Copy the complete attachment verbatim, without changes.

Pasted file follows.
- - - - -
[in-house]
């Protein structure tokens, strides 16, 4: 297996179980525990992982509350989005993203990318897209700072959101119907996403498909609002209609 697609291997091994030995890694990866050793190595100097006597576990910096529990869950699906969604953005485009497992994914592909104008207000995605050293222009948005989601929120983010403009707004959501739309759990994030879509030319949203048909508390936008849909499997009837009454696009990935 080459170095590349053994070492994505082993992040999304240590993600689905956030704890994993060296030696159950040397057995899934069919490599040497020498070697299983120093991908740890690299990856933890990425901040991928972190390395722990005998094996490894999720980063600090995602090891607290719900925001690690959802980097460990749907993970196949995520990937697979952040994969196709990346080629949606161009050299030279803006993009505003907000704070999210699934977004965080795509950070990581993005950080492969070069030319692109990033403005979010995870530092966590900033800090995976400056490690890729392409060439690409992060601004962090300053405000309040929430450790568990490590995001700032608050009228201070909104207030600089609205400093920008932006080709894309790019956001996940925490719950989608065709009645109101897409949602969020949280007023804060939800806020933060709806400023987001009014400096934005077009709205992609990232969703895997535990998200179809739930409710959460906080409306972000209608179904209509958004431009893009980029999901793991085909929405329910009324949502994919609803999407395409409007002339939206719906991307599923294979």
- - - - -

[in-house]
């Protein structure tokens, strides 16, 4: 297996179980525990992982509350989005993203990318897209700072959101119907996403498909609002209609 697609291997091994030995890694990866050793190595100097006597576990910096529990869950699906969604953005485009497992994914592909104008207000995605050293222009948005989601929120983010403009707004959501739309759990994030879509030319949203048909508390936008849909499997009837009454696009990935 080459170095590349053994070492994505082993992040999304240590993600689905956030704890994993060296030696159950040397057995899934069919490599040497020498070697299983120093991908740890690299990856933890990425901040991928972190390395722990005998094996490894999720980063600090995602090891607290719900925001690690959802980097460990749907993970196949995520990937697979952040994969196709990346080629949606161009050299030279803006993009505003907000704070999210699934977004965080795509950070990581993005950080492969070069030319692109990033403005979010995870530092966590900033800090995976400056490690890729392409060439690409992060601004962090300053405000309040929430450790568990490590995001700032608050009228201070909104207030600089609205400093920008932006080709894309790019956001996940925490719950989608065709009645109101897409949602969020949280007023804060939800806020933060709806400023987001009014400096934005077009709205992609990232969703895997535990998200179809739930409710959460906080409306972000209608179904209509958004431009893009980029999901793991085909929405329910009324949502994919609803999407395409409007002339939206719906991307599923294979």